Use Mpstat to Monitor Multiple Linux Server Processors

Probably the first Linux tool you think of when you want to monitor CPU usage is “top”. Top is light and gives you a good glimpse of processes that are consuming processing power. One thing top will not do by default, however, is show you how each processor is working and how much of their power is being used.

If, for example, you have 8 CPUs or cores, simply viewing the overall usage does not always give an accurate picture of how much of your resources are being consumed. Mpstat gives you each processor’s usage percentage, niceness and many other important details.

To use mpstat, type from the command line:

# mpstat -P ALL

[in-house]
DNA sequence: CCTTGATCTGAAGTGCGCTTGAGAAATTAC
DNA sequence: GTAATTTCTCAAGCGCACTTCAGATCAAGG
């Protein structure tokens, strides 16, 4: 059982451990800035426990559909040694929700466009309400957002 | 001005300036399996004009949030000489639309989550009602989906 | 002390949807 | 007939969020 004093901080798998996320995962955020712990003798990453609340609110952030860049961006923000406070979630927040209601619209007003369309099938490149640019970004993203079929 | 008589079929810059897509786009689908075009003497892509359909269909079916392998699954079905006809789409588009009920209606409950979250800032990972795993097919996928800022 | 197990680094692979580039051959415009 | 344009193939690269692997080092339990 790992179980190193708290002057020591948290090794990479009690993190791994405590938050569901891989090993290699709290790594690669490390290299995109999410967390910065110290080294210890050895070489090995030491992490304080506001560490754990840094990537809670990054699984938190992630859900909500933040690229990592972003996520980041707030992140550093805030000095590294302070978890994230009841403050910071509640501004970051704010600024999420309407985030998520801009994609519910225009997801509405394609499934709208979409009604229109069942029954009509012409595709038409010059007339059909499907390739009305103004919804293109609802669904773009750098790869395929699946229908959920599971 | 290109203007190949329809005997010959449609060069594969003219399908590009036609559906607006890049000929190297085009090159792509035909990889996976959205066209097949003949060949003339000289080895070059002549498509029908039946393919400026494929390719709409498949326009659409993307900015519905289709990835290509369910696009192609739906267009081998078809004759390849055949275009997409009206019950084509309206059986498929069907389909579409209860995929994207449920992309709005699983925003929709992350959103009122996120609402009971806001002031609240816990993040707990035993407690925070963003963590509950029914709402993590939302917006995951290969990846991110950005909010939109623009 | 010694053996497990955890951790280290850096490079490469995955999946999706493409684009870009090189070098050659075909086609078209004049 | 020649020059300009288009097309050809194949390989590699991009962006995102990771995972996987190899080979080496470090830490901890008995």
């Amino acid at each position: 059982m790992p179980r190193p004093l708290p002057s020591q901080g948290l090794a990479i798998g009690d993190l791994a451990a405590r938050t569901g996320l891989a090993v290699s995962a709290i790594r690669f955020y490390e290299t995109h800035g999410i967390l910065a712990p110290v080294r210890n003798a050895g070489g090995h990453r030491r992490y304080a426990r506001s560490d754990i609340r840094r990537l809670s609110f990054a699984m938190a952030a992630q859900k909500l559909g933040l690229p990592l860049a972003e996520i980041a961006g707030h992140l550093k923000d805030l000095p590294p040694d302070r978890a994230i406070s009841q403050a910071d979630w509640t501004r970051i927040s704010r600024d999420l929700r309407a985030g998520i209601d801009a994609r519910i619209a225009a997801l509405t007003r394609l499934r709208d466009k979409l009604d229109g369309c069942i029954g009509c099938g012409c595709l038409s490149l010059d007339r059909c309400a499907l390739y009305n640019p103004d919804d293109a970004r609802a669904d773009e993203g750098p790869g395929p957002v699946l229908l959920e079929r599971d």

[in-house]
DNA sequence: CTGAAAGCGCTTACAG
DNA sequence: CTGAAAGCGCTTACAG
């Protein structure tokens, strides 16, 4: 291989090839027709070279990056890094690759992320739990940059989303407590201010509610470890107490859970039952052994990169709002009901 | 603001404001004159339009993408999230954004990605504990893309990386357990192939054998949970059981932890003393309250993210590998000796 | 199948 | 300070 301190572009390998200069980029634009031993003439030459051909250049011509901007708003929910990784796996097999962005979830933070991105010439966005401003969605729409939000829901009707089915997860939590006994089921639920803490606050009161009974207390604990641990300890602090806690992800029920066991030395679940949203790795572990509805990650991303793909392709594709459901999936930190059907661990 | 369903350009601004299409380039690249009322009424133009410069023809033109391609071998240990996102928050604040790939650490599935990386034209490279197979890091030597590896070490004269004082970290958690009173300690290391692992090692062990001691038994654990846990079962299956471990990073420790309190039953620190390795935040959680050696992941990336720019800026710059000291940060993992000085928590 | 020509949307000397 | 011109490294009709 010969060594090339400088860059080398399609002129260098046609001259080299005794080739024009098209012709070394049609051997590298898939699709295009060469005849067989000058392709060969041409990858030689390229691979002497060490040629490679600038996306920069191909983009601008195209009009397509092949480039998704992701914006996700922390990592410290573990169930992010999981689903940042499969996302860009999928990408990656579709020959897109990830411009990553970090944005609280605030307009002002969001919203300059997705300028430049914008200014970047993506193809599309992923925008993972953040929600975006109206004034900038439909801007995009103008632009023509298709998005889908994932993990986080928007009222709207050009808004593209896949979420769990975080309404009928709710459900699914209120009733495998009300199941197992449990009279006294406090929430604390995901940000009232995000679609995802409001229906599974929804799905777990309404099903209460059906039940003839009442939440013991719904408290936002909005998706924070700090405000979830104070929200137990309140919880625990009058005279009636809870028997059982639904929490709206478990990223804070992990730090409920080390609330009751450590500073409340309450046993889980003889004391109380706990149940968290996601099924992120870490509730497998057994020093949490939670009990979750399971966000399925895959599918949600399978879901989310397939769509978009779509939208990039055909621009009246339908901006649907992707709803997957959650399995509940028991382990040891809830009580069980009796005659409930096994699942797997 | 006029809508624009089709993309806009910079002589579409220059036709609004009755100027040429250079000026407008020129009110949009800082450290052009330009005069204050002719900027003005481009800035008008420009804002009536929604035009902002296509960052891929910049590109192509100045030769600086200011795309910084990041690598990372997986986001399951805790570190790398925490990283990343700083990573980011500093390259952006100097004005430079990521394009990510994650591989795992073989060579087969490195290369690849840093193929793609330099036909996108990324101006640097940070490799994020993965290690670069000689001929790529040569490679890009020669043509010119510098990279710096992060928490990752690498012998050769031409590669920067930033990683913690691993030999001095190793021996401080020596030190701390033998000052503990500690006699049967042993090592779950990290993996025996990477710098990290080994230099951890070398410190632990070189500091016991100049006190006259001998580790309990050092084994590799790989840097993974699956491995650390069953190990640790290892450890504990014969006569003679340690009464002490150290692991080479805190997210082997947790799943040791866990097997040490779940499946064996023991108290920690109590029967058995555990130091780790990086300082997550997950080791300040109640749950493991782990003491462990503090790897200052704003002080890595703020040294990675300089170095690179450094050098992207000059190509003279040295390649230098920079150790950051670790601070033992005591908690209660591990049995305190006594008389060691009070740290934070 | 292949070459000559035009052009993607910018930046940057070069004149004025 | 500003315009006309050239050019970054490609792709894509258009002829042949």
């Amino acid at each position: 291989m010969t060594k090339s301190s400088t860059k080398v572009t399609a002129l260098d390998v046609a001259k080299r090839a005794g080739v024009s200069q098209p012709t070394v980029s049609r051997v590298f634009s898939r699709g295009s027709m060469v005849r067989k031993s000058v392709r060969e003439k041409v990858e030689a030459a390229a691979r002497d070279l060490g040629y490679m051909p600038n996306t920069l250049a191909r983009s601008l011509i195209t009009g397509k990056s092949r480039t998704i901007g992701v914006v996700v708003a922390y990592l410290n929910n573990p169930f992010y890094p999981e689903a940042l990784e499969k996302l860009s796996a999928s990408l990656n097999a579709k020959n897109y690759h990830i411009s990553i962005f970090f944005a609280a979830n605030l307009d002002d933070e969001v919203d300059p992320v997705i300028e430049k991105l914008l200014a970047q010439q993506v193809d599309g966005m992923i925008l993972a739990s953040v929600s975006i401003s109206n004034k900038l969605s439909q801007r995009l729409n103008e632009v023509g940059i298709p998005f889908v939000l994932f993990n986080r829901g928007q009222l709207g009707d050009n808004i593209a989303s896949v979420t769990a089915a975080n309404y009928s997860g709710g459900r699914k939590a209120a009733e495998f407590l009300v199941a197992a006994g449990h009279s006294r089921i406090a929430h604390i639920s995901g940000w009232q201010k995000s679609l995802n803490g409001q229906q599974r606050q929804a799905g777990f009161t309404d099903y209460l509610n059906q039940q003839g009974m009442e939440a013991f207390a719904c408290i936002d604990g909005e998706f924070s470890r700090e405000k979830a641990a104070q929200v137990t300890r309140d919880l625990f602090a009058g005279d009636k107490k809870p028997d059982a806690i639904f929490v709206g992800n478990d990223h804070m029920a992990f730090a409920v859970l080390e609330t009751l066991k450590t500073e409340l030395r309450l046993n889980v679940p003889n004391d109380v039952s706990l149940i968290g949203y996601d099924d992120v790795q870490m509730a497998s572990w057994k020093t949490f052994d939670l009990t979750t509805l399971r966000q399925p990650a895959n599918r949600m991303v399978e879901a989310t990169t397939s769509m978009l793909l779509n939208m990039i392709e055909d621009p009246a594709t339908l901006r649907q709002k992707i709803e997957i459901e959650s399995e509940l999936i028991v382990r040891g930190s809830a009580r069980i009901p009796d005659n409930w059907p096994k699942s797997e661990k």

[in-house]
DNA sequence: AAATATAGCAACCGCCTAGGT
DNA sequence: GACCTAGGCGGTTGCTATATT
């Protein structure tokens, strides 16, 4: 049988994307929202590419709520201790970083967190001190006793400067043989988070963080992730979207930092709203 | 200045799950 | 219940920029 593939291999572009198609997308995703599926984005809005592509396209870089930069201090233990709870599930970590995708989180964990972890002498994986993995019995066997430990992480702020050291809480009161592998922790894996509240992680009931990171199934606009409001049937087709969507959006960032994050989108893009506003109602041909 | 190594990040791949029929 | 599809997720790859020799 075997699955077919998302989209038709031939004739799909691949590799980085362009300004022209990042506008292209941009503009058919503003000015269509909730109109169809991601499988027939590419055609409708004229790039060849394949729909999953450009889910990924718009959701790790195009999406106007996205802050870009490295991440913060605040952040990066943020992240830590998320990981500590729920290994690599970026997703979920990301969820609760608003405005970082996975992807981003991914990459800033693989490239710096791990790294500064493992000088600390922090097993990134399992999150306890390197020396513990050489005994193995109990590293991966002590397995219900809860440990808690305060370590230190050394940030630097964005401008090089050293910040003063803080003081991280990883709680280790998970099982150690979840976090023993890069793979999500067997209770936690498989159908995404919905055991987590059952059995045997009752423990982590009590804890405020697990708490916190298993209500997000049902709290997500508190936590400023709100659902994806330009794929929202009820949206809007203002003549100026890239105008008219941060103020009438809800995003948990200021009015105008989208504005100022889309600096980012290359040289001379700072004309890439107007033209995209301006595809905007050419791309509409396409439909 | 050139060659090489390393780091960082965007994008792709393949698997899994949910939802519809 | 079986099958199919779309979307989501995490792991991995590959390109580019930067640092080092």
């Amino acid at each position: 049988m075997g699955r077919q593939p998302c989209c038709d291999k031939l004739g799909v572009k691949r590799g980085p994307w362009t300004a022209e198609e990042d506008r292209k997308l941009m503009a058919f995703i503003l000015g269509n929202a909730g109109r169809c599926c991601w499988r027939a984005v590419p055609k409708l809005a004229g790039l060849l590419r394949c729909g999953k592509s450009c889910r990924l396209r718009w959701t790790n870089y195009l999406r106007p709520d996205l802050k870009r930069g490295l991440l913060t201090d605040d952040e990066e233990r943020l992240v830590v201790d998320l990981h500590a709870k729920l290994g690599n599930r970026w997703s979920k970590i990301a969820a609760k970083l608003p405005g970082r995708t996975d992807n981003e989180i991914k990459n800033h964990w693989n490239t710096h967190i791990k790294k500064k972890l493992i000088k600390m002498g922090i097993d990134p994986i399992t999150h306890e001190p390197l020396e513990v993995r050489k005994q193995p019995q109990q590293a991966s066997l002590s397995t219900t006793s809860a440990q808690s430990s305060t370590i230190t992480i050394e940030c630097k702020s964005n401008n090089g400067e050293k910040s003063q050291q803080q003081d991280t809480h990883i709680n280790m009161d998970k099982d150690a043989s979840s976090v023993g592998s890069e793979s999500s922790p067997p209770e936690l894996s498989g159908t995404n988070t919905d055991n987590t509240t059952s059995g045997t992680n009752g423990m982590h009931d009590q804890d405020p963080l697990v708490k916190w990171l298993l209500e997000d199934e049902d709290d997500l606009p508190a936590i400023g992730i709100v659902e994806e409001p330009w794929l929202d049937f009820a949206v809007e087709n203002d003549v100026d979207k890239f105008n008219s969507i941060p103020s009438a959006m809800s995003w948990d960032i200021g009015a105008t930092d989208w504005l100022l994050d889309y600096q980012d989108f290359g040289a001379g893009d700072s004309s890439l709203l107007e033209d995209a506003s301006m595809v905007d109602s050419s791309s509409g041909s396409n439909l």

This will show all of the processors/cores running on your system. The output will look something like this:

Linux 3.11.0-19-generic (serverschool) 04/14/2014 _x86_64_ (4 CPU)

11:52:47 AM CPU %usr %nice %sys %iowait %irq %soft %steal %guest %gnice %idle

11:52:47 AM all 10.10 0.03 1.09 0.68 0.00 0.11 0.00 0.00 0.00 87.98

11:52:47 AM 0 9.97 0.03 1.11 0.62 0.00 0.19 0.00 0.00 0.00 88.08

11:52:47 AM 1 10.19 0.04 1.07 0.74 0.00 0.10 0.00 0.00 0.00 87.86

11:52:47 AM 2 9.82 0.03 1.11 0.71 0.00 0.08 0.00 0.00 0.00 88.25

11:52:47 AM 3 10.42 0.03 1.08 0.66 0.00 0.07 0.00 0.00 0.00 87.74

On this quad-core system, “all” represents total usage, and 0 through 3 represent the four processor cores and their individual usage. For more information about mpstat, see the online documentation or type “man mpstat” from the command line.











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